The Nuclear Industry Association of South Africa (Niasa) has outlined a range of options for financing new nuclear power plants.

It comes after South Africa's energy minister Gwede Mantashe said his department would soon start a process to develop 2500MWe of new nuclear power, and would consider innovative funding options.

Niasa noted that the affordability of new nuclear power plants had been a major concern among critics of a new nuclear build programme.

"Nulcear power plants require large upfront investments, compared to other sources of energy” Niasa told Engineering News. “It is therefore critical how these projects are financed as the cost of borrowing money can be prohibitively high."

Niasa noted that the real interest rates on state debt could be in the range of 2-3%, while real interest rates on high risk equity finance could vary from 10-15%. This explained why some projects (for example, state-supported projects in China) could be very competitive while others (such as private equity funded Hinkley Point C in the UK) could be expensive.

Niasa identified six possible financing options:

  1. State funding for the entire project.
  2. An intergovernmental loan. 
  3. Corporate financing, based on the strength of a company’s balance sheet (either public-sector or private-sector). 
  4. The provision of financing by the company selling the nuclear power plant through loans or an equity share.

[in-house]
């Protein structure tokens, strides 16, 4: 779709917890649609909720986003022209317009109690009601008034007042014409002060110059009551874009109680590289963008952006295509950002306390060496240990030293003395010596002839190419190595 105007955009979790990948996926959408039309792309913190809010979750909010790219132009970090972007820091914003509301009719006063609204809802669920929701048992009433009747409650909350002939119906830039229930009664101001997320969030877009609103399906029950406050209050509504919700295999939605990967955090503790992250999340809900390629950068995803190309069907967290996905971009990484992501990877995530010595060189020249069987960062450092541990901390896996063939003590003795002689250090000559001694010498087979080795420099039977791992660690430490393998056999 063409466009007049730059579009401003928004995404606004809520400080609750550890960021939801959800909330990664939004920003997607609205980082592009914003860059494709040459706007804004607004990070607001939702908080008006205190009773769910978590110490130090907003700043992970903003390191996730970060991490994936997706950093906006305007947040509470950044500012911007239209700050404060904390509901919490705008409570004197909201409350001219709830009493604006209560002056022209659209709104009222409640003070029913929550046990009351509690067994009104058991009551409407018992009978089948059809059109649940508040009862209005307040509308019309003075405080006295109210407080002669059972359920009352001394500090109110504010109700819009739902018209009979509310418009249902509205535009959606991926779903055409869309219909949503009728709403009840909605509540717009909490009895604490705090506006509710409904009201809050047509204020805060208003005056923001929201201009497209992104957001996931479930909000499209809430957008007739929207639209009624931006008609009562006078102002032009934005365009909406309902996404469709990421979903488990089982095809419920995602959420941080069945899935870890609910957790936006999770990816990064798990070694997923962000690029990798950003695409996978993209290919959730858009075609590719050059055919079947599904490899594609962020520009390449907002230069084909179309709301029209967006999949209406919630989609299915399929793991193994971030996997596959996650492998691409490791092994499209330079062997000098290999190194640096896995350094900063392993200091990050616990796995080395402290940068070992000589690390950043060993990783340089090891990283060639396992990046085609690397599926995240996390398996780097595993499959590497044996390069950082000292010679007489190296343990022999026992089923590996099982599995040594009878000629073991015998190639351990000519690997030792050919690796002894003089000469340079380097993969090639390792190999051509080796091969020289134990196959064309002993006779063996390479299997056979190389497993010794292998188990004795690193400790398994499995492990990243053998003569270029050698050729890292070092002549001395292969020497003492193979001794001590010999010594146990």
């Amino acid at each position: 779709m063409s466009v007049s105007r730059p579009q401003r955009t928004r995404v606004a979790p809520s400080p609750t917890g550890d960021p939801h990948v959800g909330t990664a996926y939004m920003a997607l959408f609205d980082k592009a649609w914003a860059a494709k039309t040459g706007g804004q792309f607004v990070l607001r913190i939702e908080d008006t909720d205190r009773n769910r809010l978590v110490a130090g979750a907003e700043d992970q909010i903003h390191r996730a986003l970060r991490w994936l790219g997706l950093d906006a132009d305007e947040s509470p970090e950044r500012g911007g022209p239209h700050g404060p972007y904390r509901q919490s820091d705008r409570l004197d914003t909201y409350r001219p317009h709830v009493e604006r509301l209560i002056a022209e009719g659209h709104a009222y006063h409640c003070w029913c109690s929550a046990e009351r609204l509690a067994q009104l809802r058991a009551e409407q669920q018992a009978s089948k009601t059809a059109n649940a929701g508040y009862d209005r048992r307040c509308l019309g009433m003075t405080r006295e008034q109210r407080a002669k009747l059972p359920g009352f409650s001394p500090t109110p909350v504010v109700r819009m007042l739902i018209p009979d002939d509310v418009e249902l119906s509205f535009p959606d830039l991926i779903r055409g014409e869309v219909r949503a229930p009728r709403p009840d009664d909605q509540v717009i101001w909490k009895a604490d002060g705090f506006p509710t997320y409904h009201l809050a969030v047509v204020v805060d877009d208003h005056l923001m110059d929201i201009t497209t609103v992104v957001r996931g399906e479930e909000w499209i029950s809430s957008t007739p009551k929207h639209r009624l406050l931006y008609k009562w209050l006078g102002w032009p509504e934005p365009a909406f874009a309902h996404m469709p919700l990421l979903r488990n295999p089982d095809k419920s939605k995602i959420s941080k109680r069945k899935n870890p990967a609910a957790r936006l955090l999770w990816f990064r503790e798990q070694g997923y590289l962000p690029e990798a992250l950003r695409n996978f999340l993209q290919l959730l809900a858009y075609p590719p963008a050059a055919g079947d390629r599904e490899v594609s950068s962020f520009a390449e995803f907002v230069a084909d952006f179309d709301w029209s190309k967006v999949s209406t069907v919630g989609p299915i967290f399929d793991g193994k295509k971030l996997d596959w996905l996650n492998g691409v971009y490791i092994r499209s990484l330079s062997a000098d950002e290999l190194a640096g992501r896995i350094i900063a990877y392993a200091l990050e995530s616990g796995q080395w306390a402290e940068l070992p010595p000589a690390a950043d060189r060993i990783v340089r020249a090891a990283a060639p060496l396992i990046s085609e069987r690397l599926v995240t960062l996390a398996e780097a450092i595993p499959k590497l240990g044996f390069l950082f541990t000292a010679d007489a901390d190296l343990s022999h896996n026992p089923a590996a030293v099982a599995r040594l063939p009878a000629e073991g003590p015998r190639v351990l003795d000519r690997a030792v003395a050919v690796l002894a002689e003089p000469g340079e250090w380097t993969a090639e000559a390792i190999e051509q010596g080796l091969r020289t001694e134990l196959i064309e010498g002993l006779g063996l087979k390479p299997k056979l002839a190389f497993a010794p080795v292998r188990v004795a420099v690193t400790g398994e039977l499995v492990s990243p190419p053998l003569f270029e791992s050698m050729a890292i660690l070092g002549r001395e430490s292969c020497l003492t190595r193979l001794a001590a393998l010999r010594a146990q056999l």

5. Project financing, which has so far only been used for natural gas plants. 
  6. Build, own, operate arrangements. Turkey’s Akkuyu nuclear power plant is the first being funded in this way. It will be built and will be operated by Rosatom, which will initially own 100% of the project, subsequently selling minority stakes to Turkish investors.

Niasa also highlighted the advantages of small modular reactors (SMRs) – reactors with a capacity of less than 300MWe. It said that as electricity demand increases, the number of SMRs on a site can be increased, and that key assemblies can be produced in a factory, greatly reducing construction time.

“The small units are also quite flexible in terms of location,” Niasa told Engineering News. “Instead of investing in huge transmission lines where they do not already exist, these units can be sited as close to the load centres as possible."

Niasa's comments come after reports that South Africa is considering revival of its earlier pebble bed modular reactor (PBMR) – a high-temperature reactor project which was suspended in 2012. Originally the plan was for South Africa to export PBMRs to the rest of Africa.